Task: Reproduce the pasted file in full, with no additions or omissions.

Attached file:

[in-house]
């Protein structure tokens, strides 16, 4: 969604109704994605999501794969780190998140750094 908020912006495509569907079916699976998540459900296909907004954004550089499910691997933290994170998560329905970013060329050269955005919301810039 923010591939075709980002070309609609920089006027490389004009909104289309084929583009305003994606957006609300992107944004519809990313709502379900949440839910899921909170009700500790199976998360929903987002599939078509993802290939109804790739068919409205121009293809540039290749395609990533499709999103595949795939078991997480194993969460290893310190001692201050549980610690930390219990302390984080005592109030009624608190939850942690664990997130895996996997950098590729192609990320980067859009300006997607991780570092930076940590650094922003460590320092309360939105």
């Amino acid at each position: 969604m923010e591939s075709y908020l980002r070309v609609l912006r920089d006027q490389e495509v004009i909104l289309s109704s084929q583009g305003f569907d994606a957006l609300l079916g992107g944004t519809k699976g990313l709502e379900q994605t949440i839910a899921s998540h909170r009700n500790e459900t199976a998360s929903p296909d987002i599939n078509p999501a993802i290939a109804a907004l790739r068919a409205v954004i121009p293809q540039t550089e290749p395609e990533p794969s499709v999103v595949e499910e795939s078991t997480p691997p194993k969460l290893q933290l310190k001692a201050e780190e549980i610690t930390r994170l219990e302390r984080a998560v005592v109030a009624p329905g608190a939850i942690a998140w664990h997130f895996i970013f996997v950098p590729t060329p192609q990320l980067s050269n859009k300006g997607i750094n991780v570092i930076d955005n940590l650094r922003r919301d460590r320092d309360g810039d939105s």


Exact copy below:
[in-house]
């Protein structure tokens, strides 16, 4: 969604109704994605999501794969780190998140750094 908020912006495509569907079916699976998540459900296909907004954004550089499910691997933290994170998560329905970013060329050269955005919301810039 923010591939075709980002070309609609920089006027490389004009909104289309084929583009305003994606957006609300992107944004519809990313709502379900949440839910899921909170009700500790199976998360929903987002599939078509993802290939109804790739068919409205121009293809540039290749395609990533499709999103595949795939078991997480194993969460290893310190001692201050549980610690930390219990302390984080005592109030009624608190939850942690664990997130895996996997950098590729192609990320980067859009300006997607991780570092930076940590650094922003460590320092309360939105």
């Amino acid at each position: 969604m923010e591939s075709y908020l980002r070309v609609l912006r920089d006027q490389e495509v004009i909104l289309s109704s084929q583009g305003f569907d994606a957006l609300l079916g992107g944004t519809k699976g990313l709502e379900q994605t949440i839910a899921s998540h909170r009700n500790e459900t199976a998360s929903p296909d987002i599939n078509p999501a993802i290939a109804a907004l790739r068919a409205v954004i121009p293809q540039t550089e290749p395609e990533p794969s499709v999103v595949e499910e795939s078991t997480p691997p194993k969460l290893q933290l310190k001692a201050e780190e549980i610690t930390r994170l219990e302390r984080a998560v005592v109030a009624p329905g608190a939850i942690a998140w664990h997130f895996i970013f996997v950098p590729t060329p192609q990320l980067s050269n859009k300006g997607i750094n991780v570092i930076d955005n940590l650094r922003r919301d460590r320092d309360g810039d939105s």